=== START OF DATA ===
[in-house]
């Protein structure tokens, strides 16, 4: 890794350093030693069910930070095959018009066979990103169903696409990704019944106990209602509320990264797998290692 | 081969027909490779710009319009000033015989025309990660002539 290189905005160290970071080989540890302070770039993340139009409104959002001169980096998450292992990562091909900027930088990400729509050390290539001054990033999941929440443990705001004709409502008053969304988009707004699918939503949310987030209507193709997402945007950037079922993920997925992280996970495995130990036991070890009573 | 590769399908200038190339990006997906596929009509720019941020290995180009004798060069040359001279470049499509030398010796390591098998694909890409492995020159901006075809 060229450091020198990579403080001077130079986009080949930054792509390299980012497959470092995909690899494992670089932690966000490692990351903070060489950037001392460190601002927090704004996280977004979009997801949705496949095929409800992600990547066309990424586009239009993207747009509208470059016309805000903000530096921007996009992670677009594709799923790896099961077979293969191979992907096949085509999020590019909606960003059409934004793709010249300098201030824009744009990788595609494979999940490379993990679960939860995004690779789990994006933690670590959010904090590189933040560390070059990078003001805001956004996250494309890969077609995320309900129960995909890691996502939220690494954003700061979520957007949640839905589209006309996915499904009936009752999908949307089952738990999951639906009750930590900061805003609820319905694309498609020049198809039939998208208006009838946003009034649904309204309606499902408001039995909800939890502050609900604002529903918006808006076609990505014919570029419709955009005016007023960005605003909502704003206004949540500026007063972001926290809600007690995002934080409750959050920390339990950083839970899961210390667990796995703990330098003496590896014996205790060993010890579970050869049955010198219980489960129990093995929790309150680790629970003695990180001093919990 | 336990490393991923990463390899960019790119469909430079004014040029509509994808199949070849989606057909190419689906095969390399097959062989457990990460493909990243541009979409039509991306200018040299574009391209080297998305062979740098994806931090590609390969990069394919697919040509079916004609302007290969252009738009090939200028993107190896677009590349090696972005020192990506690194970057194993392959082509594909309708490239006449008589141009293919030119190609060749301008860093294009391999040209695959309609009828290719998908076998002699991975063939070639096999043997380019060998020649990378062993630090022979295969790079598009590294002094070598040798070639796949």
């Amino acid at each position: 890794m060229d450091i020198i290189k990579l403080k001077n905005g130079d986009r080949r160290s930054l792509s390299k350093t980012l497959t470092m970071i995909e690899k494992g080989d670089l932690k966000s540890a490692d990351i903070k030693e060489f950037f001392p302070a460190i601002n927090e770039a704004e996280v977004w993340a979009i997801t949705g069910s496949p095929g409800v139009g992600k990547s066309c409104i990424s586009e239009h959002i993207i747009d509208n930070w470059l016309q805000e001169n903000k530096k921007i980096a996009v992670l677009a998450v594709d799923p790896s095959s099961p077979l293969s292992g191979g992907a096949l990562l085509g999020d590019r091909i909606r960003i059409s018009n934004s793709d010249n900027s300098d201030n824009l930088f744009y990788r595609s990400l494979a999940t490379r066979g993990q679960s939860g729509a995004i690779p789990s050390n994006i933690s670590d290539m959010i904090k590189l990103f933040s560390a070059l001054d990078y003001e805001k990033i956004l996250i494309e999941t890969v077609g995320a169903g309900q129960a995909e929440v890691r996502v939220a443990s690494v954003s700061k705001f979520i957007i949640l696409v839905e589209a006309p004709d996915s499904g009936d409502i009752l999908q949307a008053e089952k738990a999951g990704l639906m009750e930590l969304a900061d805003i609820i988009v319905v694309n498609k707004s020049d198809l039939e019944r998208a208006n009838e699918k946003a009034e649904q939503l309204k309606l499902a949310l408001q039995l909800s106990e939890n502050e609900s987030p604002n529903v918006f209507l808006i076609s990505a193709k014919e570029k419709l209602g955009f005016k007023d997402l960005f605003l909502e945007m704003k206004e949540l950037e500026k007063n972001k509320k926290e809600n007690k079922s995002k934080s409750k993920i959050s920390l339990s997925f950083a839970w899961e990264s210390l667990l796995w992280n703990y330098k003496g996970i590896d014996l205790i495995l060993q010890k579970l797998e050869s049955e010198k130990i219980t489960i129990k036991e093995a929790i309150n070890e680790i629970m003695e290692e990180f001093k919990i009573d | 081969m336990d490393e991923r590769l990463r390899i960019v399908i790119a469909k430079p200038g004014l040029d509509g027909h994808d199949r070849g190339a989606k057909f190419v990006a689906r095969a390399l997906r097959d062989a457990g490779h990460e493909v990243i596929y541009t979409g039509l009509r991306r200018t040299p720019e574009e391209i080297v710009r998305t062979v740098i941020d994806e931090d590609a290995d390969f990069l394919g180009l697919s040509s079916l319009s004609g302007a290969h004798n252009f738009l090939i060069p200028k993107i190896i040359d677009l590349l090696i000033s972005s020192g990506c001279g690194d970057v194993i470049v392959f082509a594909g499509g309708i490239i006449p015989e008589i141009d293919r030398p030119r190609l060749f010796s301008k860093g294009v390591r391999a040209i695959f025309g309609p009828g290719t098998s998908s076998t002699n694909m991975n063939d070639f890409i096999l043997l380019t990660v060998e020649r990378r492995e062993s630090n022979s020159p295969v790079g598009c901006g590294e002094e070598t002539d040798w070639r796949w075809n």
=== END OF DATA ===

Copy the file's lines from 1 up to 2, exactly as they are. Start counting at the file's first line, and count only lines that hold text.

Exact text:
[in-house]
């Protein structure tokens, strides 16, 4: 890794350093030693069910930070095959018009066979990103169903696409990704019944106990209602509320990264797998290692 | 081969027909490779710009319009000033015989025309990660002539 290189905005160290970071080989540890302070770039993340139009409104959002001169980096998450292992990562091909900027930088990400729509050390290539001054990033999941929440443990705001004709409502008053969304988009707004699918939503949310987030209507193709997402945007950037079922993920997925992280996970495995130990036991070890009573 | 590769399908200038190339990006997906596929009509720019941020290995180009004798060069040359001279470049499509030398010796390591098998694909890409492995020159901006075809 060229450091020198990579403080001077130079986009080949930054792509390299980012497959470092995909690899494992670089932690966000490692990351903070060489950037001392460190601002927090704004996280977004979009997801949705496949095929409800992600990547066309990424586009239009993207747009509208470059016309805000903000530096921007996009992670677009594709799923790896099961077979293969191979992907096949085509999020590019909606960003059409934004793709010249300098201030824009744009990788595609494979999940490379993990679960939860995004690779789990994006933690670590959010904090590189933040560390070059990078003001805001956004996250494309890969077609995320309900129960995909890691996502939220690494954003700061979520957007949640839905589209006309996915499904009936009752999908949307089952738990999951639906009750930590900061805003609820319905694309498609020049198809039939998208208006009838946003009034649904309204309606499902408001039995909800939890502050609900604002529903918006808006076609990505014919570029419709955009005016007023960005605003909502704003206004949540500026007063972001926290809600007690995002934080409750959050920390339990950083839970899961210390667990796995703990330098003496590896014996205790060993010890579970050869049955010198219980489960129990093995929790309150680790629970003695990180001093919990 | 336990490393991923990463390899960019790119469909430079004014040029509509994808199949070849989606057909190419689906095969390399097959062989457990990460493909990243541009979409039509991306200018040299574009391209080297998305062979740098994806931090590609390969990069394919697919040509079916004609302007290969252009738009090939200028993107190896677009590349090696972005020192990506690194970057194993392959082509594909309708490239006449008589141009293919030119190609060749301008860093294009391999040209695959309609009828290719998908076998002699991975063939070639096999043997380019060998020649990378062993630090022979295969790079598009590294002094070598040798070639796949």